High prices are driving more motorists to rent tires. 'Chains such as Rent-a-Wheel and Rimco are seeing business boom. Many consumers pay double or triple the cost of buying and face aggressive repossession policies.' 'Customers pay huge premiums for their tires, sometimes four times above retail. Those who miss payments may find their car on cinder blocks, stripped of their tires by dealers who aggressively repossess. Tire rental contracts are so ironclad that even a bankruptcy filing can't make them go away.' [LA Times link; use privacy setting in browser]. [more inside]
Wall Street begins playing again with the same matches that burned the economy in 2008 From the New York Times: "The banks that created risky amalgams of mortgages and loans during the boom — the kind that went so wrong during the bust — are busily reviving the same types of investments that many thought were gone for good. Once more, arcane-sounding financial products like collateralized debt obligations are being minted on Wall Street. " (View article on a single page) [more inside]
"We decided to go on an adventure through the financial statements of one bank [Wells Fargo], to explore exactly what they do and do not show, and to gauge whether it is possible to make informed judgments about the risks the bank may be carrying. We chose a bank that is thought to be a conservative financial institution, and an exemplar of what a large modern bank should be."
Huge crowds gathered yesterday on the streets of Barcelona to demand autonomy for Catalonia. Police estimated that 1.5 million people protested. [more inside]
Will we be all right in the end? David Runciman on democracy, fatalism, and the European crisis (LRB)
What caused the financial crisis? The Big Lie goes viral. Barry Ritholz writes in the Washington Post about the story (the "Big Lie") that it wasn't irresponsibility on the part of the banks that caused the crash--it was really misguided government policies! [more inside]
Political revolution, the Tea Party, and Occupy Wall Street notwithstanding, what actual policy steps could be taken to prevent the U.S. from falling into a Japanese-like decade of stagnation (or worse)? Economists from the New America Foundation offer a rather balanced, clearly articulated, and comprehensive proposal: The Way Forward. [more inside]
Paul Krugman and Robin Wells have a long two-part essay in the New York Review of Books on the current economic slump. The Slump Goes On: Why? And The Way Out of the Slump.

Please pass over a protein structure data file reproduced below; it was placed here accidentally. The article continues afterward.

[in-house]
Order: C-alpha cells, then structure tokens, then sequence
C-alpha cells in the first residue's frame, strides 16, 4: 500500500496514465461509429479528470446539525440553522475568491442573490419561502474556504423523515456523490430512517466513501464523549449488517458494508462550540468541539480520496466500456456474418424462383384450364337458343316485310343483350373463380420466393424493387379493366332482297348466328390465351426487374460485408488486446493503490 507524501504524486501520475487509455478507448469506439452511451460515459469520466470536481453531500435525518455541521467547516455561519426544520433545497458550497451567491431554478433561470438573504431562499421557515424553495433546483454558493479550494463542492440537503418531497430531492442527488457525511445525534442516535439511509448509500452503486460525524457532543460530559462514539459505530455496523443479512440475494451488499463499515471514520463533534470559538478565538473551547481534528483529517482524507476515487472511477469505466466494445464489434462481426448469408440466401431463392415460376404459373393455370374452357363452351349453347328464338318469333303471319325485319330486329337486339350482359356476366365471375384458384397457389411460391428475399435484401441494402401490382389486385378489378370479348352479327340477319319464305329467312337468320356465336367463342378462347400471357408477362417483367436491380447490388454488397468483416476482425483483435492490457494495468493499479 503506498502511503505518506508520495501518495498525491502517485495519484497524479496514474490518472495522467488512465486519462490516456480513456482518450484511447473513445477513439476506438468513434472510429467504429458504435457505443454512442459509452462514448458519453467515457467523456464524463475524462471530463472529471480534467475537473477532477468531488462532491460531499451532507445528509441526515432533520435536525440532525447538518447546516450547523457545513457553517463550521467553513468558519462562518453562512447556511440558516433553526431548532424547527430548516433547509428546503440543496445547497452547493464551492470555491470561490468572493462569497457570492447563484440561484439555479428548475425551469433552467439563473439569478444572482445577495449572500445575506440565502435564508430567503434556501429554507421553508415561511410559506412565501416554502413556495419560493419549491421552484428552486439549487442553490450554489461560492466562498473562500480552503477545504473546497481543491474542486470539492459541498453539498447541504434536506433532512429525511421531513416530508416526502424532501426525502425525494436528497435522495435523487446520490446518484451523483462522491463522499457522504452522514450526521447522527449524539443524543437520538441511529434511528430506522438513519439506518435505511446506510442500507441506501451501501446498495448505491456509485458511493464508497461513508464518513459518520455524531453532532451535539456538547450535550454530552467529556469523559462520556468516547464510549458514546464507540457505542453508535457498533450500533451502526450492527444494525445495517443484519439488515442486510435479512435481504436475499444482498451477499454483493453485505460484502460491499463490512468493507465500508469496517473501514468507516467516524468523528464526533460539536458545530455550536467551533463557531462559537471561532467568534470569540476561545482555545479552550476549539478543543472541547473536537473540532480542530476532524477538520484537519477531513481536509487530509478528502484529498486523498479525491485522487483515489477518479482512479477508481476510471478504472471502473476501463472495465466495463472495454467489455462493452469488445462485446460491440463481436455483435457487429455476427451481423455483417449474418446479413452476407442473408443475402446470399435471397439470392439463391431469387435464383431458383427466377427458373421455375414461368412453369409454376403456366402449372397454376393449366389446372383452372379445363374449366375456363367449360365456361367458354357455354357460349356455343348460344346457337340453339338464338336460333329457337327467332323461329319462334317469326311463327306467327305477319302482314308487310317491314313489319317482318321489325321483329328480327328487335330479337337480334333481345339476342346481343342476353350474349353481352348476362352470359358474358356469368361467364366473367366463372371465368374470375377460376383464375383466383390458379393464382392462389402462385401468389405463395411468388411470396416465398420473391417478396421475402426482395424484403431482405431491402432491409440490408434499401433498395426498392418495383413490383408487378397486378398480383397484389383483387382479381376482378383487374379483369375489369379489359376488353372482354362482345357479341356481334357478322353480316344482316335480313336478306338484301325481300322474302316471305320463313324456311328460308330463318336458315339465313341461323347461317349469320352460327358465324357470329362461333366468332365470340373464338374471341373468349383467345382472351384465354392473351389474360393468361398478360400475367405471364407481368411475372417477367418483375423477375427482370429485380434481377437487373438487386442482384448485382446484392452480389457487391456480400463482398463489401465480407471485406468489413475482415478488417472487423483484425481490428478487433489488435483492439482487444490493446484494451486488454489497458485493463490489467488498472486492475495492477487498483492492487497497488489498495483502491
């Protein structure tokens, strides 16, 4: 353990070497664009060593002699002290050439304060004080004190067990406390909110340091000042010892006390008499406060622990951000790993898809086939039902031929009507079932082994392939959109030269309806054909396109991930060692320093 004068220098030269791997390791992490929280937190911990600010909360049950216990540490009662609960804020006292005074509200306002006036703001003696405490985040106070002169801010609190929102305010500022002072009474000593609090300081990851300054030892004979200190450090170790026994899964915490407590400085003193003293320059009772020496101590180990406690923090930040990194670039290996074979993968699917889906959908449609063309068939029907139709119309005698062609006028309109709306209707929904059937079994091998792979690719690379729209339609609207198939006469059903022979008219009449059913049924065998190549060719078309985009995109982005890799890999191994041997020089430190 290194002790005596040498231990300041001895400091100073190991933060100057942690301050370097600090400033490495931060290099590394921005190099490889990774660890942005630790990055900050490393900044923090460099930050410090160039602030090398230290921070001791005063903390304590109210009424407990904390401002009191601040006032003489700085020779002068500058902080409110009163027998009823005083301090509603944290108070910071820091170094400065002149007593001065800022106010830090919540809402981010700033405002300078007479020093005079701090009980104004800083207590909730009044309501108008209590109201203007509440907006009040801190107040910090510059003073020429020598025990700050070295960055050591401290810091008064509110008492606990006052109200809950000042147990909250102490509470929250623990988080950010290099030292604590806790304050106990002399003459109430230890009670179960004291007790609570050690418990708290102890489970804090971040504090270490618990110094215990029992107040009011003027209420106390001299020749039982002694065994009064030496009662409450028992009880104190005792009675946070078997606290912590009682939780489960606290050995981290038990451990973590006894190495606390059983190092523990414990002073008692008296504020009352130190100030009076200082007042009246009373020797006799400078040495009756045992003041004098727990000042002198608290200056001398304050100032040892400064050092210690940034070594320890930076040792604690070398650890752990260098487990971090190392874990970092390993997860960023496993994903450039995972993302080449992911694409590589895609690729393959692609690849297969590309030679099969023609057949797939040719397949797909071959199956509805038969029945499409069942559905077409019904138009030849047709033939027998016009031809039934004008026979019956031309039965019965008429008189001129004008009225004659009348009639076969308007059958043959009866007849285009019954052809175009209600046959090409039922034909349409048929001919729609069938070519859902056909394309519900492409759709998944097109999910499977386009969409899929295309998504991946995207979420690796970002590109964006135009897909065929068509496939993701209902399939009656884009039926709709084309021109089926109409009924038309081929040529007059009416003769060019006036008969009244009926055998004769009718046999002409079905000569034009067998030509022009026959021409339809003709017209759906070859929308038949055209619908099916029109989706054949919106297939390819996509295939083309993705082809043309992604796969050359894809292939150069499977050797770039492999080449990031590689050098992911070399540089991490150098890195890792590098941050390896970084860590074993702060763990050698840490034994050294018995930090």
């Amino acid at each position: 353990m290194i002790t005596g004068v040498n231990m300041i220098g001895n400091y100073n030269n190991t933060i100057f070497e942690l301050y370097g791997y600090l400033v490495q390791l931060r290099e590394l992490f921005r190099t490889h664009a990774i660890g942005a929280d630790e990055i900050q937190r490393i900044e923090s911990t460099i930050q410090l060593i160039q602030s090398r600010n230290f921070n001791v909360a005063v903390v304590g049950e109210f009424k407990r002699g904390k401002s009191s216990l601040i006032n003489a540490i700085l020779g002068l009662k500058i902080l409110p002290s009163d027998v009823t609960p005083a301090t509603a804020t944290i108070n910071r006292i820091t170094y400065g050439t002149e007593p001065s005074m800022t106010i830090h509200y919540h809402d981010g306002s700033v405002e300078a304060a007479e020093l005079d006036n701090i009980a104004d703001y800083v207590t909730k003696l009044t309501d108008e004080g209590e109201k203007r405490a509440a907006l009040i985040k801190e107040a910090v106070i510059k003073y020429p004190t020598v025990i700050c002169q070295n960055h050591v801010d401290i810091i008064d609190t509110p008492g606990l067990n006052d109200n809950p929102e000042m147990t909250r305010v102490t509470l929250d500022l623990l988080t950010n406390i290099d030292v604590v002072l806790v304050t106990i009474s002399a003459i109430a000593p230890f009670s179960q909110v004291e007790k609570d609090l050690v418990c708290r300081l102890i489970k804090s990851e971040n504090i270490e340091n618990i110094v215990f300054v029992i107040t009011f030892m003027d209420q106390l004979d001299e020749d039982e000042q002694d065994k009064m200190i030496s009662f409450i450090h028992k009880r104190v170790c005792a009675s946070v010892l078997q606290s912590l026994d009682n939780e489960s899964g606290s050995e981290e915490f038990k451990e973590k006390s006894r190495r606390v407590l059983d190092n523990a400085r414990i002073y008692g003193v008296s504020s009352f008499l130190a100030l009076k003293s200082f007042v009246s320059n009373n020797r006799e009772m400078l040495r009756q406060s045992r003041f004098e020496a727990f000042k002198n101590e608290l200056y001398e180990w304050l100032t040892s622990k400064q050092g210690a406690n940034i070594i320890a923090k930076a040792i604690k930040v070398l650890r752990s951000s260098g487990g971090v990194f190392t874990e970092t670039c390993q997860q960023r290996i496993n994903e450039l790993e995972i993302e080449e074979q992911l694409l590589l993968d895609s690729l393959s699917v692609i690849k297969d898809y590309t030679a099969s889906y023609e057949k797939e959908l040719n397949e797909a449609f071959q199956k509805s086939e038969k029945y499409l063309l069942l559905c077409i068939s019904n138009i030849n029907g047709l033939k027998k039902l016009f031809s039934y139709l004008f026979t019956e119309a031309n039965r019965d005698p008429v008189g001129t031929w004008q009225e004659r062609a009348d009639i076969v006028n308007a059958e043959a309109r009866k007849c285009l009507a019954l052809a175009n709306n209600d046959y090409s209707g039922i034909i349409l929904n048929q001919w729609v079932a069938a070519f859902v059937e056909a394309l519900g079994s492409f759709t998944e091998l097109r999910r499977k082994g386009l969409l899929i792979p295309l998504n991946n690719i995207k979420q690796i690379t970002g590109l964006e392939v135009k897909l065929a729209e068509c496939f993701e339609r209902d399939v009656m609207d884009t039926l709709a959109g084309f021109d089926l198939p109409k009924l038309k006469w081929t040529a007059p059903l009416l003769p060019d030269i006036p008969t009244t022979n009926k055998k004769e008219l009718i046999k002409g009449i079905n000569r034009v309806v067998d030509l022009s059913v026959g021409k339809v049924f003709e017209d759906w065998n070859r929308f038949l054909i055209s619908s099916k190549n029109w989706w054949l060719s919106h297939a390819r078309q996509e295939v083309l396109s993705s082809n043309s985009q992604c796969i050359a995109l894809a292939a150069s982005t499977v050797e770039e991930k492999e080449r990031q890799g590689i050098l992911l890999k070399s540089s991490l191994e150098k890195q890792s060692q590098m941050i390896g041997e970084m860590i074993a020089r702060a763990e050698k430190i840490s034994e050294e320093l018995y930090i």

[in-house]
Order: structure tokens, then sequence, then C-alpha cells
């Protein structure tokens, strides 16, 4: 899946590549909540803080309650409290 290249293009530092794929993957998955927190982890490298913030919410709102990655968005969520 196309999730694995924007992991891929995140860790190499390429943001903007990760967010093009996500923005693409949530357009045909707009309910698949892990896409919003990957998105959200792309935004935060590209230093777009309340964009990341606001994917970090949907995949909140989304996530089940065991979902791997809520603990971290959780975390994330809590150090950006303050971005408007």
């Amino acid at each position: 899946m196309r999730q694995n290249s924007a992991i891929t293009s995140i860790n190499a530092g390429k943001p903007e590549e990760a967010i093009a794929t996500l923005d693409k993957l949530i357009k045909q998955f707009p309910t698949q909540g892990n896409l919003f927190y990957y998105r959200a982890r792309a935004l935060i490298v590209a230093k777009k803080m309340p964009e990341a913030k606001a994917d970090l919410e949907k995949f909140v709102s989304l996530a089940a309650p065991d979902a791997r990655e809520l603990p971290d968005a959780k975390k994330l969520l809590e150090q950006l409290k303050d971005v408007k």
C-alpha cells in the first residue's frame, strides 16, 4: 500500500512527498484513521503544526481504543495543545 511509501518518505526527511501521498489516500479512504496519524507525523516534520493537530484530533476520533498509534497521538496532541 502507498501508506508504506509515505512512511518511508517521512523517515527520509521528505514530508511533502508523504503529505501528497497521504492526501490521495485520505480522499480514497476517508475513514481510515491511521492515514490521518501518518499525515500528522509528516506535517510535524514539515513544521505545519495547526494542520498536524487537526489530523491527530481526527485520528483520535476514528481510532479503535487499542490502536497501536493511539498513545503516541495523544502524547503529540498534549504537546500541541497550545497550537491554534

Since around June 2009 many indicators have been pointing up: GDP has been rising in all major economies, world industrial production has been rising, and US corporate profits have recovered to pre-crisis levels. Yet unemployment has hardly fallen in either the United States or Europe--which means that the plight of the unemployed, especially in America with its minimal safety net, has grown steadily worse as benefits run out and savings are exhausted. And little relief is in sight: unemployment is still rising in the hardest-hit European economies, US economic growth is clearly slowing, and many economic forecasters expect America's unemployment rate to remain high or even to rise over the course of the next year.[more inside]
The Downie/Schudson Report, as it's widely called, is cautiously optimistic that journalism will survive, but doesn't beat around the bush. It urges a number of fairly radical, controversial suggestions on how to reinvent the news media without killing "accountability journalism," that critical, dirt-digging, power-questioning but expensive journalism America is famous for.
Certain clues seem to indicate that we may be facing a second depression. But what would another Depression mean in literary terms? Would it produce a second 'Gatsby'? While circumstances might be different this time around, perhaps it's worth revisiting some of the experiences of some who lived and wrote through the first Great Depression.
U.S. Attorney General Eric Holder is signalling that marijuana policy will now be considered a matter of state jurisdiction. For obvious reasons, medical marijuana champions are celebrating the administration's committment to depart from the Bush and Clinton eras' previous policies of conducting frequent DEA Raids on medical marijuana dispensaries in California. But with recent signs of a U.S. economy in even more rapid decline than anyone anticipated, and with California being particularly hard hit, some California politicians are suggesting the time has finally arrived to end the prohibition and put full legalization of marijuana on the table, pointing to potential windfalls in the range of a billion dollars in new tax revenue annually. [more inside]
In the name of transparency, all the Fed’s stimulus-spending data will be posted at a new government site, Recovery.gov - more than a minor victory for the democracy, it could be a stimulus in and of itself - databases released in machine-readable formats - like RSS, XML, and KML—spawn new business and grease the wheels of the economy.
Peter Wallison, an economist who arguably predicted the housing crash and bailout in 1999 explains his current views on the crash: "Other players...played a part" but "...government policy over many years--particularly the use of the Community Reinvestment Act and Fannie Mae and Freddie Mac to distort the housing credit system-- underlies the current crisis."
TARP, SSFIP, EESA, CPP, TALF, MMIFF... Are you feeling overwhelmed by all the new acronyms coming out of the US Treasury Department lately? Here's a handy PDF reference guide to untangling the US government efforts to rescue banks, financial corporations, and other companies.
Letter from Iceland. There you see the Iceland of today – the victim of an economic 9/11 and one of the very few places in the world where the words “financial meltdown” can be used without fear of exaggeration. [more inside]